Crash


The Humans

Author: Paul Davies
Publisher: Gabriele Amore
Machine: Spectrum 128K/+2/+3

 
Published in Crash #6

The Humans

Lemmings was a hugely popular game, spawning several successful sequels and was ported to almost every other format possible - including our beloved Speccy. The huge downside to the Spectrum port was the multi-load aspect, though a good job was done of the game overall.

Here comes a tribute to the mammoth game that took up a lot of people's lives, mostly on the Amiga, though with a slightly different take on the premise of the original. Gone are the green and blue meandering lemmings who continually stare death right in the face, replaced by some other begins who are intent on doing the same - humans.

They're either very brave and very stupid, like the lemming predecessors I guess, as they wander about awaiting commands from another human, that being you. Their aim, like the game this one is inspired by is to make it past all of the hazards that lay in front of them and safely enter the flame bearing hut at the end of each level.

The Humans

This is done by choosing the appropriate action and then applying it to the relevant human in the hope that they can dig, climb, parachute or build their way out of the sticky situation they may find themselves in.

Paul Davies

The Humans is very striking in terms of looks - moving away from the monochrome that we had in the Speccy version of Lemmings and replacing it with full colour around the well-detailed scenery.

The characters move about rather quickly so you really have to be on your toes to keep up with the little blighters. There is an option to slow the game down which helps a little, but it still pays to be on alert as to where they're all headed as it can be over very quickly if you're not nippy enough with your cursor.

The cursor is one of the things that I found a little hampering. It's a lot to ask for there to be a mouse option as this input method is very rare on the Speccy; but when this option is not available, the controls need to be spot on to make up for it.

Unfortunately, your cursor does move pretty slow and so getting to the relevant human in time is pretty difficult to achieve should there be urgency to select them for a certain action.

Additionally, the actions at the top of the screen aren't the most clear as to what they do, so it's a case of selecting one to see what it does and then trying to remember what does what when you need to select again.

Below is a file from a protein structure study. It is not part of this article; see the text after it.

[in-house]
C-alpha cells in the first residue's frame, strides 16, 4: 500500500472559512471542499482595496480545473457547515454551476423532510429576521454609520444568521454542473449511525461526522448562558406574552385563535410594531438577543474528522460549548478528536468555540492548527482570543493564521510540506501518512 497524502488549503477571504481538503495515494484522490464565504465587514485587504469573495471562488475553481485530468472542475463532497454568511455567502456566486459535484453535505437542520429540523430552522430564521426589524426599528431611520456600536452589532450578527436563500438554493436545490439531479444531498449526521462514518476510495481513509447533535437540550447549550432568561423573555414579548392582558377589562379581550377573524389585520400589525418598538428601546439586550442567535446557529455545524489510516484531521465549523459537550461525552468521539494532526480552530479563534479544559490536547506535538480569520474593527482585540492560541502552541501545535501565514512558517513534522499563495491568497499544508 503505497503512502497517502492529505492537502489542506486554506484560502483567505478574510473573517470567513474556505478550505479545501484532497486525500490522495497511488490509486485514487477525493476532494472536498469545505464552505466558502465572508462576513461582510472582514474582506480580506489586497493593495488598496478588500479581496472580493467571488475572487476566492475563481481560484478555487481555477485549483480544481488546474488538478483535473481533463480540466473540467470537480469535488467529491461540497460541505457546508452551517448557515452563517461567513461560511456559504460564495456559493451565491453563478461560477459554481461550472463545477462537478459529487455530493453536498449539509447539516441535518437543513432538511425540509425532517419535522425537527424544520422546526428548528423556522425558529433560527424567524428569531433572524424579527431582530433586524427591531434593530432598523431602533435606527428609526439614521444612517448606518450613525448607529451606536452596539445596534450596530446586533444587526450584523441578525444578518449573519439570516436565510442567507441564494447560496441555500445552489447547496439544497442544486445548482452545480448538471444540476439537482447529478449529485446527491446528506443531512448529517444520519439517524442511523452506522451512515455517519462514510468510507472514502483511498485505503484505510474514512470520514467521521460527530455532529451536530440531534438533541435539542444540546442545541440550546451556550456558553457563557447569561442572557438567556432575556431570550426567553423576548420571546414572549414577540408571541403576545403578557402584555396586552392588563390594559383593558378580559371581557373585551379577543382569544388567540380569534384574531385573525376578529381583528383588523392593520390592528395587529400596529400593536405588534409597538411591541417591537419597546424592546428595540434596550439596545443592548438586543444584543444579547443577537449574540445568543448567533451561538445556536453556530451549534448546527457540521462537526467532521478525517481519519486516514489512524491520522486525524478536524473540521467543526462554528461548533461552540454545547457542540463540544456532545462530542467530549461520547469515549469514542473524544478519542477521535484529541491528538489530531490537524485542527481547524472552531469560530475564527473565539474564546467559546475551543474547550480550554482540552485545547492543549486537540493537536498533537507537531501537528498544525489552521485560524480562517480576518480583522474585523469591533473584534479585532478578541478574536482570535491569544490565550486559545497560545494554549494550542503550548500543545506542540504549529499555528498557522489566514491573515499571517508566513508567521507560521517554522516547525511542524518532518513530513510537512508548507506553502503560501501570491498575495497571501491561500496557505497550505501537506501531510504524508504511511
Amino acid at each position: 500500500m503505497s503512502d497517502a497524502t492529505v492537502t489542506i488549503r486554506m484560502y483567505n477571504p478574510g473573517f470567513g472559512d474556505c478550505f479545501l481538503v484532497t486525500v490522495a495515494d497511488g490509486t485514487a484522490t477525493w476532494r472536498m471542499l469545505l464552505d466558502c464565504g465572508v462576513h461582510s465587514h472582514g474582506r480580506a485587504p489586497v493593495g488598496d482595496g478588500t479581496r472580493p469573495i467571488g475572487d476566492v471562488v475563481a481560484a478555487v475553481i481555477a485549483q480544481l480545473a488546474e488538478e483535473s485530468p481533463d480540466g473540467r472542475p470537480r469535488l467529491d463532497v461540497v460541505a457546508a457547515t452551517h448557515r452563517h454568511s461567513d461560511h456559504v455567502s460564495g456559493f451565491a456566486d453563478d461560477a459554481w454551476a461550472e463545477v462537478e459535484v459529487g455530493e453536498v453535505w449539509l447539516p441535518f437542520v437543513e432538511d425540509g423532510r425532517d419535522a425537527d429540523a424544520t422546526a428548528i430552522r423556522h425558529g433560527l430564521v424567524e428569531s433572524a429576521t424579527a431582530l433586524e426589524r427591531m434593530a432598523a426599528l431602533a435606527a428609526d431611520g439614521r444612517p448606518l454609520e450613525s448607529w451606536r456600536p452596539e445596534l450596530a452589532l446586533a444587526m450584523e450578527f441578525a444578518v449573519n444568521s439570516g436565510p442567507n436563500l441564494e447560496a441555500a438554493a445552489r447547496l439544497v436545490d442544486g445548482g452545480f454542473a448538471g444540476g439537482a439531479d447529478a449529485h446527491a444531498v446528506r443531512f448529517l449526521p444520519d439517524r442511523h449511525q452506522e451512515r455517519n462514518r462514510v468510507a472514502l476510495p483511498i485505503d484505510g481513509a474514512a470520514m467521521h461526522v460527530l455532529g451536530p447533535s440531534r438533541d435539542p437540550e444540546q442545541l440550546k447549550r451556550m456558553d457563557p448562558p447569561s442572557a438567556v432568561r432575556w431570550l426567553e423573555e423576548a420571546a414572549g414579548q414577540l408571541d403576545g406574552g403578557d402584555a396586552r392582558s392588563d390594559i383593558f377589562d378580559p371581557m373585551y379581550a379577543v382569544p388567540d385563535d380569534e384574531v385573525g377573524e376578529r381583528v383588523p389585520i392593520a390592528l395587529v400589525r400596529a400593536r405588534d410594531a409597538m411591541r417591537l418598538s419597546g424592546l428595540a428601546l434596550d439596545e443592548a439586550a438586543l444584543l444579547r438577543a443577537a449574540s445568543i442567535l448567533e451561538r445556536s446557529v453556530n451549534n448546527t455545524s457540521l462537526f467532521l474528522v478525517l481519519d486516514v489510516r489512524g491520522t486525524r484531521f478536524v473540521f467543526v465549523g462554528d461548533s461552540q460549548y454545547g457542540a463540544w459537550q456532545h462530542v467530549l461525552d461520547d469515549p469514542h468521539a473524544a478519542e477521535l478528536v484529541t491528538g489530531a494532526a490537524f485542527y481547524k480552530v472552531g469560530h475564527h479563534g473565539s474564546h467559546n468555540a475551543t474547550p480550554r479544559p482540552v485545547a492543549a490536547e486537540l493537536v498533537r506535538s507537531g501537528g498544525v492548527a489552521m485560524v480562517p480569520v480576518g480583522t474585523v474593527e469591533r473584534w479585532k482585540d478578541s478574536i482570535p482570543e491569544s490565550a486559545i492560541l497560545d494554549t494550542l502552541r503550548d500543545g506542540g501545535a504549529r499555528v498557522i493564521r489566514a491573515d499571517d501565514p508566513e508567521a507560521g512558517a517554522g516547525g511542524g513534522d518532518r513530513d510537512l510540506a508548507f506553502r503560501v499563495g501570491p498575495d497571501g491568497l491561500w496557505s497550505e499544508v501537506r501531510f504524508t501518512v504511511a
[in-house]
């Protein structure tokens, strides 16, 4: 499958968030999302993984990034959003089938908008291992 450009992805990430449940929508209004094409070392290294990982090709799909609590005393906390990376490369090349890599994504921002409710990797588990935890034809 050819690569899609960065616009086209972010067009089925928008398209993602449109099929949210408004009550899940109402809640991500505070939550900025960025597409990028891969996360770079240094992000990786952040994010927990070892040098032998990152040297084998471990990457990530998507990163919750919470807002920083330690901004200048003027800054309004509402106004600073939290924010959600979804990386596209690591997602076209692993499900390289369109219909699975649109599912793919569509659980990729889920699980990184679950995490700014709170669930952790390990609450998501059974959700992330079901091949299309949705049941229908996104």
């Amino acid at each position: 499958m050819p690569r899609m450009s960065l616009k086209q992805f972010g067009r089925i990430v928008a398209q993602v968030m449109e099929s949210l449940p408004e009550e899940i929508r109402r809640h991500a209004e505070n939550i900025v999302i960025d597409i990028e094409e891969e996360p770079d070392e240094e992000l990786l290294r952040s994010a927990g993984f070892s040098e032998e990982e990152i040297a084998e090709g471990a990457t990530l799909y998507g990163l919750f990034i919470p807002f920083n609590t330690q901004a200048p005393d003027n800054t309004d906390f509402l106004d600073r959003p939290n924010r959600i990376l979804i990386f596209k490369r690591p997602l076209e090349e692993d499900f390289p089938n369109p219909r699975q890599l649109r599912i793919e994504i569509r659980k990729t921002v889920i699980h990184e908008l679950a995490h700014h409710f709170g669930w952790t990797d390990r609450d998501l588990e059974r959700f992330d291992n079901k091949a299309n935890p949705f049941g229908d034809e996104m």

What's different from its Lemmings counterpart is that you're not set a goal for how many humans you must save to progress; instead, the amount you save are translated into the number of actions you can select in the next level. It can therefore be a little tight in how many actions you get on each level, meaning you have to be very efficient in their use and also very accurate.

The humans have a tendency to converge into corners and can become a bit of a blur, making individual ones very difficult to pick out, thus leaving you with no actions left to complete the level when this happens which is a bit frustrating.

On the whole, it's a nice game that generally plays well but the pointer speed is a bit of an issue for me.

Gordon King

I never enjoyed the Speccy version of Lemmings as it was too monochromatic and, quite frankly, ghastly looking. With that in mind, I have always been keen to see if this could be improved upon.

The Humans certainly delivers way better aesthetics, therefore, making it much easier to see what you are doing. The level designs are also decent enough to lure you into playing them.

Where it falls short is with its clunkiness. The blocks you create or destroy are massive, which in proportion to the humans is off-scale. That's the nature of a tile-based game, but it ruins the magic a little.

Comments

Control Keys: Keyboard: Q, A, O, P, M.
Joystick: N/A
Graphics: Pretty neat graphics throughout the game and well detailed.
Sound: Minimal FX but some great AY tunes here.
General Rating: A nice attempt and take on a classic game but falls down a little on the essentials.

Paul Davies

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